Several different forms of fixtures are used in grinding machines to locate, hold, and support the workpieces during the operations. These fixtures may be the standard work-holding devices, such as chucks, mandrels, chuck with shaped jaws, magnetic chucks, etc.
For example; a vertical surface grinder with a rotary table will normally have a rotary fixture secured to its table. Similarly, a plain or string fixture may be provided on a surface grinder with the reciprocating table. A drill grinding attachment is a glaring example of a standard fixture used for grinding of drill geometry.
Whatever be the types of fixture designed for grinding operation, it should have provisions for supply and exit of coolant, mounting of wheel dressers and should be properly balanced, if it is a rotating fixture.
The operation can be performed in one of the following two ways:
- By keeping the boring bar (tool) stationary and feeding the touting workpiece on to the bar.
- By keeping the workpiece stationary and feeding the rotating boring bar into the work.
Accordingly, therefore, the boring fixture is made in two common designs.
One of these incorporates the principle of a drilling jig, and in this, the boring bar (tool) is guided through a pilot bush. such fixture is also often referred to as boring jigs. the other design facilitates holding of the workpiece incorrect position, relative to the boring bar.
Although this fixture incorporates almost all the common principles of jig and fixture design, their construction need not be as sturdy as that of the milling fixtures, because they never have to bear as heavy cutting loads as involved in milling fixtures, because they never have to bear as heavy cutting loads as involved in milling operations.
Several components need machining on the different surface such that their machined surface surfaces or forms are evenly spaced.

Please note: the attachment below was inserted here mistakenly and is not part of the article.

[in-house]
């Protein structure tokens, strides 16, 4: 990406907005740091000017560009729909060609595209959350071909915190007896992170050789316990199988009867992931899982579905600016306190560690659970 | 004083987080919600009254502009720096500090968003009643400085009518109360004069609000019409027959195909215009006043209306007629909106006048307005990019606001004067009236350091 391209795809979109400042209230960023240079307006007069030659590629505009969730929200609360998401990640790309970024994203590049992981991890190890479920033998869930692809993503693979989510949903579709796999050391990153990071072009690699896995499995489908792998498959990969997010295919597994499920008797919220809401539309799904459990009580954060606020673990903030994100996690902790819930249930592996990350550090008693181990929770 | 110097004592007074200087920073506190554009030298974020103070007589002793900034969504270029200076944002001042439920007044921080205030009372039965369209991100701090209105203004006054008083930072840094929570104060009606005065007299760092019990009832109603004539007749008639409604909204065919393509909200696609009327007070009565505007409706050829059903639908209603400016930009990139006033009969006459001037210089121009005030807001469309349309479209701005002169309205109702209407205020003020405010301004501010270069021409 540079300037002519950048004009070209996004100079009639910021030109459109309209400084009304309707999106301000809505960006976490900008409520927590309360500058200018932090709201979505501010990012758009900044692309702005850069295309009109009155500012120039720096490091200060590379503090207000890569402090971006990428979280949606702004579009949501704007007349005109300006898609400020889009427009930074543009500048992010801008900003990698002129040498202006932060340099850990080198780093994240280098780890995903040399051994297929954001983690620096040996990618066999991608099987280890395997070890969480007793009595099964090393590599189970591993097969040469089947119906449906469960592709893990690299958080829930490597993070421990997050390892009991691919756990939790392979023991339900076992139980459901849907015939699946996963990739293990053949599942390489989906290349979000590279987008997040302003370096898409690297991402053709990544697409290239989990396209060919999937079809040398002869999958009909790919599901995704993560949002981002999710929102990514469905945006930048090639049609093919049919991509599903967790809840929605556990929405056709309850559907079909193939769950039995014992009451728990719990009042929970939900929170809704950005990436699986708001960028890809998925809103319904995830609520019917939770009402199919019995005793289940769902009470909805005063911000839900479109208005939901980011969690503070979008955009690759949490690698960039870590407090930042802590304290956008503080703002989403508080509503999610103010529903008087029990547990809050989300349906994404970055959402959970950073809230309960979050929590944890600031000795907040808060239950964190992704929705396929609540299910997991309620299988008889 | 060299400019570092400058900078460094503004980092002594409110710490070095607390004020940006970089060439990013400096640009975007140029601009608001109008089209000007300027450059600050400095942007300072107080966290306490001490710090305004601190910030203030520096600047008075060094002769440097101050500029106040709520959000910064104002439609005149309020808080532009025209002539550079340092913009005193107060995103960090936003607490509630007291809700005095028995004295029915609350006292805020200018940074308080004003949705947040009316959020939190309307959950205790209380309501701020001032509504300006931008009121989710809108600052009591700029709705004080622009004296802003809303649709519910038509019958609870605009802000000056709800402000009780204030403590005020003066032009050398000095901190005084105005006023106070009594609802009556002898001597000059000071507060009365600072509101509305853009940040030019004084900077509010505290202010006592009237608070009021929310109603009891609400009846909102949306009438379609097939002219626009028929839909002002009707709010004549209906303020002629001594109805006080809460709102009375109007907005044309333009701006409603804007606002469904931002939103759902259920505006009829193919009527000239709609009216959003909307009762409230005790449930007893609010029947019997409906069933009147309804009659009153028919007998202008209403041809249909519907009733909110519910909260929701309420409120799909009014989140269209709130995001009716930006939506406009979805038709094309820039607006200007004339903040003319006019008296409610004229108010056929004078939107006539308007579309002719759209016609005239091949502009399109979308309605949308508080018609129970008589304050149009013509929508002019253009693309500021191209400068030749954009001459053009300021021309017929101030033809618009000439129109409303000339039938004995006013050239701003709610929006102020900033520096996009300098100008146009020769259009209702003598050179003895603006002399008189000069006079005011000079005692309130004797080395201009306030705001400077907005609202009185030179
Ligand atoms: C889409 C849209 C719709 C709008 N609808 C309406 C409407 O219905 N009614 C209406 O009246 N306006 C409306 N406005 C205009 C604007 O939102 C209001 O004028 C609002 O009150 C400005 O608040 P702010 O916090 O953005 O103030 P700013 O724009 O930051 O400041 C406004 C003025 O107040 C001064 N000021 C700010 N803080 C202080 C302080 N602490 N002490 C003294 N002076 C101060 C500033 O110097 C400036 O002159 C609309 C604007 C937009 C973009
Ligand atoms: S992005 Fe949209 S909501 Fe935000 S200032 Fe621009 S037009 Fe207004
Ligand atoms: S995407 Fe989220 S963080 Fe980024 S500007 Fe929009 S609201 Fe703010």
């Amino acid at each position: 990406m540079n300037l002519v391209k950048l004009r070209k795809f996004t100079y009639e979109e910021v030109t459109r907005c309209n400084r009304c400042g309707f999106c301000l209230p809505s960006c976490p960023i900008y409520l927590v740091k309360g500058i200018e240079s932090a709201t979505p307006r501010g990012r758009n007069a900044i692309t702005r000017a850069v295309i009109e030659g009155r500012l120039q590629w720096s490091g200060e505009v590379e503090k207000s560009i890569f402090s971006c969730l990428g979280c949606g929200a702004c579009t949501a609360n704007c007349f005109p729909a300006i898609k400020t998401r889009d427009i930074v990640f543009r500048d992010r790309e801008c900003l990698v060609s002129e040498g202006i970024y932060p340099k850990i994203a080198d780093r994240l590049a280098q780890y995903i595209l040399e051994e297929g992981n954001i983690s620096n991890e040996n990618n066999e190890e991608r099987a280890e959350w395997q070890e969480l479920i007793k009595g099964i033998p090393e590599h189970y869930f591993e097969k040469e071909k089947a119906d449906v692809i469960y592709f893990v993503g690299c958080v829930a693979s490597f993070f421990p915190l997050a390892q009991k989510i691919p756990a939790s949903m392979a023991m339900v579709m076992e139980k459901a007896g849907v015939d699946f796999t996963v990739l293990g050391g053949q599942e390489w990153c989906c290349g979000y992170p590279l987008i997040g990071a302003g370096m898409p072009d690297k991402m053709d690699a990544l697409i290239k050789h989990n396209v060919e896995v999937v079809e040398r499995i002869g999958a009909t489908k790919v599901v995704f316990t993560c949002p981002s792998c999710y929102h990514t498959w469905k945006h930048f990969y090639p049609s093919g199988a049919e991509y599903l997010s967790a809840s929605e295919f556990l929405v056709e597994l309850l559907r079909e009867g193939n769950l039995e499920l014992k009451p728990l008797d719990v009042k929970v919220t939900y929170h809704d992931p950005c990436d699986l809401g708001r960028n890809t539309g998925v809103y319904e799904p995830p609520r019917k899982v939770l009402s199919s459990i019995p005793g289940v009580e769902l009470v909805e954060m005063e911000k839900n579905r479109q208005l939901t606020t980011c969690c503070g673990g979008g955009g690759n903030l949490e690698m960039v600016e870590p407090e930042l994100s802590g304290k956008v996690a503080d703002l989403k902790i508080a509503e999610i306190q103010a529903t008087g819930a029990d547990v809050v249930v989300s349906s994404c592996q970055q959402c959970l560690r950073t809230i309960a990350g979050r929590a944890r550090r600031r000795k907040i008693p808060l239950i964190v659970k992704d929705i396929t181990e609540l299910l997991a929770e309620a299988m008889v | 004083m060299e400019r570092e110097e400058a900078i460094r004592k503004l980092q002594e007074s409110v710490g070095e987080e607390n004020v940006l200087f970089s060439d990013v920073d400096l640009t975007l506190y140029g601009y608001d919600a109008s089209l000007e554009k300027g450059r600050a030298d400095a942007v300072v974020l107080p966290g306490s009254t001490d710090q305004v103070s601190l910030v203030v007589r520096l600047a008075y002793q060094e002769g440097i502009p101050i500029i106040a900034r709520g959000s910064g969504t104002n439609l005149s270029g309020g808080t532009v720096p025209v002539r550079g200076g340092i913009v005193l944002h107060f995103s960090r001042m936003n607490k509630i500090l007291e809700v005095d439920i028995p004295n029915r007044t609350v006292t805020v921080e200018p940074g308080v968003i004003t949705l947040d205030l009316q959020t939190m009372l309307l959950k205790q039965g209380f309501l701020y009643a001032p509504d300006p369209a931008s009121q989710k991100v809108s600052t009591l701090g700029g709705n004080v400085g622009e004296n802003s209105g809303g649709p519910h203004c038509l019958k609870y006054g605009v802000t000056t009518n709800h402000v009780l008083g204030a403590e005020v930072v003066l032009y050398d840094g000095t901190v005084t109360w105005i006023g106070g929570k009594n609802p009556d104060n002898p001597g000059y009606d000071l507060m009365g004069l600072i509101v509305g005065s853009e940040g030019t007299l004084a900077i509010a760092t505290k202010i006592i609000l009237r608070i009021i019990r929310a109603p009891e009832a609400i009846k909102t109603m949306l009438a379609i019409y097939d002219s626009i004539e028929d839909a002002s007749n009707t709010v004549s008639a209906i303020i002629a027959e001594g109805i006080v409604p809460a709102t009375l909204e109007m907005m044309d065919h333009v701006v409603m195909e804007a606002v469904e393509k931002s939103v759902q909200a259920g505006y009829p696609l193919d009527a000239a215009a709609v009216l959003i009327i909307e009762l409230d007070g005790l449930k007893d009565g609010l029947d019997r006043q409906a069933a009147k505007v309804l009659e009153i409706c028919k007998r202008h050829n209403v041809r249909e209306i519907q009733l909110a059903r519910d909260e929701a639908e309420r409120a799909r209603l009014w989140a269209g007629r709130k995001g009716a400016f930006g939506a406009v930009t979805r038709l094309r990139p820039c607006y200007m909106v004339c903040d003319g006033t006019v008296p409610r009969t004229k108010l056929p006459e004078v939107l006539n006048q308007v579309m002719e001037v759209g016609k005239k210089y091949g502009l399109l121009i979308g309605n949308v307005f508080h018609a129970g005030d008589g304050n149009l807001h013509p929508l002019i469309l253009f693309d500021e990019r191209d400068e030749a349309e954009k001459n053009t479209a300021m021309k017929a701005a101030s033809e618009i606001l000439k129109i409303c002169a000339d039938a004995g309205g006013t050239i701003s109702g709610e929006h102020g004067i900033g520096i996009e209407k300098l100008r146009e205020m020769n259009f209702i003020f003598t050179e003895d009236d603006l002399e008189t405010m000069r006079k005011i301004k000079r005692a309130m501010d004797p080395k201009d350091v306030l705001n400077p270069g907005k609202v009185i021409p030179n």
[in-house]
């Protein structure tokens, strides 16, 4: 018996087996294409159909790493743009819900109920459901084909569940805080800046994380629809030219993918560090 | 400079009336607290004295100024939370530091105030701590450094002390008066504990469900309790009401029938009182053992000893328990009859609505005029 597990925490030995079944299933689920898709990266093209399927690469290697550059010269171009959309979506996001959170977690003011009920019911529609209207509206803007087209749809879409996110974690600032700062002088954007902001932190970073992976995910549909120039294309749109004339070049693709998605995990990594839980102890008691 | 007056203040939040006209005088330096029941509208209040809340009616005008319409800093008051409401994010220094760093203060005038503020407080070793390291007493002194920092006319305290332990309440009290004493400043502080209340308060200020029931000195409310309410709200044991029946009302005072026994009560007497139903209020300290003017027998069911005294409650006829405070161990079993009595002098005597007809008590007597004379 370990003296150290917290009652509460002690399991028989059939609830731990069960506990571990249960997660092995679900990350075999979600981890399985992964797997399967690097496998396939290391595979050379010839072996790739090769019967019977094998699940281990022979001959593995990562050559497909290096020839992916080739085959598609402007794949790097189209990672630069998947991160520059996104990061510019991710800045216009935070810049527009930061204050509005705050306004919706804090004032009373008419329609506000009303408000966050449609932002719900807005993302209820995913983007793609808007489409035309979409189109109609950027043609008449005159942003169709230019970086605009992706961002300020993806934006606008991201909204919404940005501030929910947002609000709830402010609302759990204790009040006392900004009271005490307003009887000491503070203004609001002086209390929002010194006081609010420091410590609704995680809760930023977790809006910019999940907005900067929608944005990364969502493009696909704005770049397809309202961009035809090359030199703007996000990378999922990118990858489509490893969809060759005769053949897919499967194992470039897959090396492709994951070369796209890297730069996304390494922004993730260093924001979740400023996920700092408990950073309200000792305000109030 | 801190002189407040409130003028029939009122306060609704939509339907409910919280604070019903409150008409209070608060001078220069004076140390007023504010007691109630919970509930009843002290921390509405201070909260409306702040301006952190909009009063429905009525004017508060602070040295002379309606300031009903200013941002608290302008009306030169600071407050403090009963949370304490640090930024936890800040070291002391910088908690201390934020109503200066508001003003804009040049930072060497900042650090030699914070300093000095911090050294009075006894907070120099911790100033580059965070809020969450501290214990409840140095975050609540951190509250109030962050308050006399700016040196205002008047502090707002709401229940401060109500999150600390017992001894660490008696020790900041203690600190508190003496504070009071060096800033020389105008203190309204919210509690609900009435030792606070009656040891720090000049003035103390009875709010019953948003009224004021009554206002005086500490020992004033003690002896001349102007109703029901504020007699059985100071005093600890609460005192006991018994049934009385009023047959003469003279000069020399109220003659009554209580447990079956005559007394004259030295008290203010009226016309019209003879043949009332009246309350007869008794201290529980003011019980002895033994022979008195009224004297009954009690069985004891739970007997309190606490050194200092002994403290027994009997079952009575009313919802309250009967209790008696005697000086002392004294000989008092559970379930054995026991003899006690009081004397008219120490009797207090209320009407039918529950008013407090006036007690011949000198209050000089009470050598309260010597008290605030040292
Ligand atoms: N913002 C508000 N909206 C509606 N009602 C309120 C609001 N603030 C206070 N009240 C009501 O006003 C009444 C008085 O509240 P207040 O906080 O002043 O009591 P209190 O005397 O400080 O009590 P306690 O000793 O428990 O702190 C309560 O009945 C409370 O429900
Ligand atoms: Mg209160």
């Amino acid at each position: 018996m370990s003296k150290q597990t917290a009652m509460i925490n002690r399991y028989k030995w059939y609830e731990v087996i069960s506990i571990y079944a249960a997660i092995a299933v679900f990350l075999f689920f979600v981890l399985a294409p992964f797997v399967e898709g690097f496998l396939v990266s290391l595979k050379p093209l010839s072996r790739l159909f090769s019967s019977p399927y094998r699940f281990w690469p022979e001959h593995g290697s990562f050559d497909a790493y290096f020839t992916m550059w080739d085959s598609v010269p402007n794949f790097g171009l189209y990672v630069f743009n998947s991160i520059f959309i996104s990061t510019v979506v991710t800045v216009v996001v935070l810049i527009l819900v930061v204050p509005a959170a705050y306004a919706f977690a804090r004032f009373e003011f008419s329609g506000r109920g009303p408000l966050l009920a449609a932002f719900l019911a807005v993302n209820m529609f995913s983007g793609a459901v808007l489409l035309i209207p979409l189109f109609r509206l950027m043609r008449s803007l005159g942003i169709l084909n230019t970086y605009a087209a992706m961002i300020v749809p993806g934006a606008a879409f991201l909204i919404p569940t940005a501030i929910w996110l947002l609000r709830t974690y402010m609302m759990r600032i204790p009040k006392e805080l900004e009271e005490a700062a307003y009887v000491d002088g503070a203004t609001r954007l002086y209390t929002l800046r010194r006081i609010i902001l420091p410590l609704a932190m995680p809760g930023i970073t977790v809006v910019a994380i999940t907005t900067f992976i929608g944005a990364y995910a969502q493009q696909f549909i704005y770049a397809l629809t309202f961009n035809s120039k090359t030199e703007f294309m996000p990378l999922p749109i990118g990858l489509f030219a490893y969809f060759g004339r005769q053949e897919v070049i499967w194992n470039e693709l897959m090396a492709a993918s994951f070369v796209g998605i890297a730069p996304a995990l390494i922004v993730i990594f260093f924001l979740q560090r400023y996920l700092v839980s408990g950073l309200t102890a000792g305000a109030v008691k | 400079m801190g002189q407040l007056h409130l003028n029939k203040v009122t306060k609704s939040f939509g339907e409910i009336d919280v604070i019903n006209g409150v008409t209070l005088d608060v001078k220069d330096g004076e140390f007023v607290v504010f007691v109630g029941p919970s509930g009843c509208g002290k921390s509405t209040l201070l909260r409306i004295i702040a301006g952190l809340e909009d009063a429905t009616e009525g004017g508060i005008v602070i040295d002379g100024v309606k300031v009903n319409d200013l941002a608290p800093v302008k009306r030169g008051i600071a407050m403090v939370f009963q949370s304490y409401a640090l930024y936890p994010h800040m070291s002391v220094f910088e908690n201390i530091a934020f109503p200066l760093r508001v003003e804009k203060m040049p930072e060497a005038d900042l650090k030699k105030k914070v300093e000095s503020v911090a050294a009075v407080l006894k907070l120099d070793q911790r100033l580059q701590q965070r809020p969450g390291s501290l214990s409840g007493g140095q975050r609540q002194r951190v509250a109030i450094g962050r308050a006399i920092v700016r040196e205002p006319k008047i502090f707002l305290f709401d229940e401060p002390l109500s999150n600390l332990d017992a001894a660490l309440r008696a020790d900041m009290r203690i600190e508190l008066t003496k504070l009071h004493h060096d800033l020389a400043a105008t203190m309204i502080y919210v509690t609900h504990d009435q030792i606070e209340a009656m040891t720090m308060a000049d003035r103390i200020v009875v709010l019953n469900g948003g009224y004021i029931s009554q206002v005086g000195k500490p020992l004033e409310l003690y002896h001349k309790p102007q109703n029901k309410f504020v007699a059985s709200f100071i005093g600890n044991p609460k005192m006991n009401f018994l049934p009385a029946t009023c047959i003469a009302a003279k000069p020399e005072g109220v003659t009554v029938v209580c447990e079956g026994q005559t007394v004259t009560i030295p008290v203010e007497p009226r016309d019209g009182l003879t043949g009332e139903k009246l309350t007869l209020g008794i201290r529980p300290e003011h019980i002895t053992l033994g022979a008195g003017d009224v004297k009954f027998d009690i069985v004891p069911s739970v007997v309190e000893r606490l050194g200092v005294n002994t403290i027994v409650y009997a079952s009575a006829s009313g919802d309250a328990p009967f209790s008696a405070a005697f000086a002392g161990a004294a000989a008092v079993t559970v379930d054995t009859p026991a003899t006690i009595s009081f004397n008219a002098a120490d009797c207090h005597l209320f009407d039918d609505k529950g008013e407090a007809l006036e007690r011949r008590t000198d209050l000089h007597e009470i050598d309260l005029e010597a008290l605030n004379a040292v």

Such components are required to be indexed equally as many as the number of surfaces to be machined. Obviously, the holding devices (jigs or fixtures) used are made to carry a suitable indexing mechanism. A fixture carrying such a device is known as an indexing fixture.
Tapping fixture is specially designed to position and firmly secure identical workpieces for cutting internal threads in drilled holes in them. Odd shaped and unbalanced components will always need the use of such fixtures, especially when the tapping operation is to be carried out repeatedly on a mass scale on such components.
It is the name given to the fixture which holds two similar components simultaneously and facilitates simultaneously machining of these components at two separate stations. While one workpiece is machined at one station.
Both the operations according to the requirement may be similar or different. Once machining at both the stations is over, the fixture is indexed through 180 degrees so that the first component is shifted to the second station for the second operation and the finished component to the first station.
The finished component is then uploaded here, replaced by a fresh component and the first operation performed on it. The cycle goes on repeating, which enables mass production of components at a fairly high speed.
Welding fixtures are carefully designed to hold and support the various components to be welded in proper locations and prevent distortions in welded structures. For this, the locating element need to be careful, clamping has to be light but firm, placement of clamping elements has to be clear of the welding area. The fixture has to be quite stable and rigid to withstand the welding stresses.
In many cases, a preferably and commonly used practice is to first tack weld the structure by holding it in welding jig and then transfer it to a holding fixture for full welding. This helps in reducing the chances of distortion considerably and the fixture is subjected to lesser stresses.